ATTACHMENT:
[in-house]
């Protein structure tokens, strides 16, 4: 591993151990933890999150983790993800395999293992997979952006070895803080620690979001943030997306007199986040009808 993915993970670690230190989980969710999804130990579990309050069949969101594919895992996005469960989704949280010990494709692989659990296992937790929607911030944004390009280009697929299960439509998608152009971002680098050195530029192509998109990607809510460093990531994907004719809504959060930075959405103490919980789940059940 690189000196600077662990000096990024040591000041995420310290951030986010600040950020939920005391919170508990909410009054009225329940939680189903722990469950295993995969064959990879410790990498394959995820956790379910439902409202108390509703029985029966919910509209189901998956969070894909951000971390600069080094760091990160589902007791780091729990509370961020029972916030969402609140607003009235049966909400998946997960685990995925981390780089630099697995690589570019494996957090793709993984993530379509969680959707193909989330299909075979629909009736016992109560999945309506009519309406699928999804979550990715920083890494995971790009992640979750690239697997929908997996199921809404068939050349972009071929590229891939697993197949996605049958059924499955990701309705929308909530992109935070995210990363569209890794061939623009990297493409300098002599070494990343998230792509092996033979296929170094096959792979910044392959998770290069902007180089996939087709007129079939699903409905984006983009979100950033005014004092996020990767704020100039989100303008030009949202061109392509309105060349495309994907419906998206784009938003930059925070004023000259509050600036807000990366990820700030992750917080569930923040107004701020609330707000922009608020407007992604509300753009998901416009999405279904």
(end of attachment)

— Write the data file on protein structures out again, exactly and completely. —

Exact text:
[in-house]
């Protein structure tokens, strides 16, 4: 591993151990933890999150983790993800395999293992997979952006070895803080620690979001943030997306007199986040009808 993915993970670690230190989980969710999804130990579990309050069949969101594919895992996005469960989704949280010990494709692989659990296992937790929607911030944004390009280009697929299960439509998608152009971002680098050195530029192509998109990607809510460093990531994907004719809504959060930075959405103490919980789940059940 690189000196600077662990000096990024040591000041995420310290951030986010600040950020939920005391919170508990909410009054009225329940939680189903722990469950295993995969064959990879410790990498394959995820956790379910439902409202108390509703029985029966919910509209189901998956969070894909951000971390600069080094760091990160589902007791780091729990509370961020029972916030969402609140607003009235049966909400998946997960685990995925981390780089630099697995690589570019494996957090793709993984993530379509969680959707193909989330299909075979629909009736016992109560999945309506009519309406699928999804979550990715920083890494995971790009992640979750690239697997929908997996199921809404068939050349972009071929590229891939697993197949996605049958059924499955990701309705929308909530992109935070995210990363569209890794061939623009990297493409300098002599070494990343998230792509092996033979296929170094096959792979910044392959998770290069902007180089996939087709007129079939699903409905984006983009979100950033005014004092996020990767704020100039989100303008030009949202061109392509309105060349495309994907419906998206784009938003930059925070004023000259509050600036807000990366990820700030992750917080569930923040107004701020609330707000922009608020407007992604509300753009998901416009999405279904």